We must fight energy poverty and fix climate change but that requires increase in green-energy research and development
PRAGUE – For the well-off in both rich and poor countries around the world, lives are enriched by plentiful access to energy that provides light, fresh food, and clean water, and that powers technology and allows the ability to control the temperature.
Abundant energy provides the same life-transforming labor as hundreds of servants: Without a refrigerator, we would need to locate fresh food daily, store shelves would be half-empty, and a lot of food would go bad before we could eat it—one reason why, in 1930, stomach cancer was the leading cancer in the United States. Without synthetic fertilizer, which is produced almost entirely with fossil fuels, half the world’s food consumption would be imperiled. Without modern stoves and heaters, we would need to find our own firewood, and we would risk being poisoned in our own houses by killer air pollution. And without fuel-powered trucks, ships, and machines, humans would need to do nearly all the hard labor.
Worldwide, fossil fuels produce two-thirds of all electricity, with nuclear and hydro producing another 27 percent. According to the International Energy Agency (IEA), solar, wind, wave, and bio-energy produce just 9.8 percent of electricity in the OECD, and this is possible only because of huge subsidies, cumulatively totaling more than $160 billion this year. Even ultra-environmentally aware Germany still produces more than half its electricity with fossil fuels.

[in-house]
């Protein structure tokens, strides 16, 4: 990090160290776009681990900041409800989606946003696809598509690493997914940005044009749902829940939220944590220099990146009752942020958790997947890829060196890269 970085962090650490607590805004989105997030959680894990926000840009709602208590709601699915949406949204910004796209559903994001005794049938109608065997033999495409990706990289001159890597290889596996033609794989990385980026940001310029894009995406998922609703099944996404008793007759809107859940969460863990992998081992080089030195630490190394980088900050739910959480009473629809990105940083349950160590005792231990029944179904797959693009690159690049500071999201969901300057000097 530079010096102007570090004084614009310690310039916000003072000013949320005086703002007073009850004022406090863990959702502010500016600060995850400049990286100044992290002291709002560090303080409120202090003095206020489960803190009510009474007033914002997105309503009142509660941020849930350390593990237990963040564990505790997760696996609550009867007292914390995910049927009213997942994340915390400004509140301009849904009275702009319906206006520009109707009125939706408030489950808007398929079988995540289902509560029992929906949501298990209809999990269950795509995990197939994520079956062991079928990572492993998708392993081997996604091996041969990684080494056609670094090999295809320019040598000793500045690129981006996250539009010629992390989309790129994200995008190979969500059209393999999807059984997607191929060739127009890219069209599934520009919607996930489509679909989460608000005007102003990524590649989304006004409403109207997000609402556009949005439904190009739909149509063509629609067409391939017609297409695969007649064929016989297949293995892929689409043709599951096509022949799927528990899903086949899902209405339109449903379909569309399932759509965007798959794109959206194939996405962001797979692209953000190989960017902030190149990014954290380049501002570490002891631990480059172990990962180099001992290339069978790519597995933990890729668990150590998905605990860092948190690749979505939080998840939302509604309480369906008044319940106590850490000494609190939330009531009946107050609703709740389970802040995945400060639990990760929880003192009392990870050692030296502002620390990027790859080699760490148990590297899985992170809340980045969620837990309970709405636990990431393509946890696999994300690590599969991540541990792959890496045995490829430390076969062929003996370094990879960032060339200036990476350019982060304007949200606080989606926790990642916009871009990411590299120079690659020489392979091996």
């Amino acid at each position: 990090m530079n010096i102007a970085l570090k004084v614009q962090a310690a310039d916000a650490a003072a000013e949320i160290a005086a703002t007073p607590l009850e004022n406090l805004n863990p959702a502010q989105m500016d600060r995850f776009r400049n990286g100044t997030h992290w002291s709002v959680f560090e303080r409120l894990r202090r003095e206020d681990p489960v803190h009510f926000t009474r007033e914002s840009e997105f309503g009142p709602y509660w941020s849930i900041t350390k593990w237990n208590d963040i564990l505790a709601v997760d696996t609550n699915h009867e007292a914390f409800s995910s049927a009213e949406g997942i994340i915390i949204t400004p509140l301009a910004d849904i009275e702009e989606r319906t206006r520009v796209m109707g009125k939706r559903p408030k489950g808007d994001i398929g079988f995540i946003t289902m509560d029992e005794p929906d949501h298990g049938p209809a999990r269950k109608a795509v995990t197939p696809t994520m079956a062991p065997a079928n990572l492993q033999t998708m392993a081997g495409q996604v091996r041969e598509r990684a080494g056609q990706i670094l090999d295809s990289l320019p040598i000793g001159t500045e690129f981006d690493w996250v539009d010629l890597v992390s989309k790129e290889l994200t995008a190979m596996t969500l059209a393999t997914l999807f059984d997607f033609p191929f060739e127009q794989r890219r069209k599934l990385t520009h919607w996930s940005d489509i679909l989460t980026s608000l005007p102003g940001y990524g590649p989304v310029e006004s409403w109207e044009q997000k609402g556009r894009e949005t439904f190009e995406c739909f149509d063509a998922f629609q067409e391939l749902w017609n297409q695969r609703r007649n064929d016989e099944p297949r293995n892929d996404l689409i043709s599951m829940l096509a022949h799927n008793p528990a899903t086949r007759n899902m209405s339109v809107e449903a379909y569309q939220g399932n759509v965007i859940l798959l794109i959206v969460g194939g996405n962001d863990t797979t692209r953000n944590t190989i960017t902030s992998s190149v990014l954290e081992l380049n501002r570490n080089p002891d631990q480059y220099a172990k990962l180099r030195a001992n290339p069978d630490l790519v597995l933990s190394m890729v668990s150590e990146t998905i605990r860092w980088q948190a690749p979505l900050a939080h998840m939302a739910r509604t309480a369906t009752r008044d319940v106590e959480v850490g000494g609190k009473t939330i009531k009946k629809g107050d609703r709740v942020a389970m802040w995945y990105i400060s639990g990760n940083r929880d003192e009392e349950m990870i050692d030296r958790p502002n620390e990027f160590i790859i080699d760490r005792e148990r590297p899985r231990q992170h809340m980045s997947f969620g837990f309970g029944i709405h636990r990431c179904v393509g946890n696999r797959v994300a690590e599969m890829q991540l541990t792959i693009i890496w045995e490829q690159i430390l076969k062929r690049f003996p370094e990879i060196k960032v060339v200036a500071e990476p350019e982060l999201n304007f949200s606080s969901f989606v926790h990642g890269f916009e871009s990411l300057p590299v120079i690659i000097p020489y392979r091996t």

Yet there is a disturbing movement in the West to tell the 1.1 billion people who still lack these myriad benefits that they should go without. A familiar refrain suggests that instead of dirty, coal-fired power plants, poor countries should “leapfrog” straight to cleaner energy sources like off-grid solar technology. Influential donors—including even the World Bank, which no longer funds coal energy projects—endorse this view.
The underlying motivation is understandable: policymakers must address global warming. Eventually moving away from fossil fuels is crucial, and innovation is required to make green energy cheap and reliable. But this message to the world’s poor is hypocritical and dangerous. While fossil fuels contribute to global warming, they also contribute to prosperity, growth, and wellbeing.
There is a strong, direct connection between power and poverty: the more of the former, the less of the latter. A study in Bangladesh showed that grid electrification has significant positive effects on household income, expenditure, and education. Electrified households experienced a jump of up to 21 percent in income and a 1.5 percent reduction in poverty each year.
Reliance on coal is not ending soon. While we would wish otherwise, it often remains the cheapest, most dependable energy source: the IEA estimates that, by 2040, coal will still be cheaper, on average, than solar and wind energy, even with a sizeable carbon tax.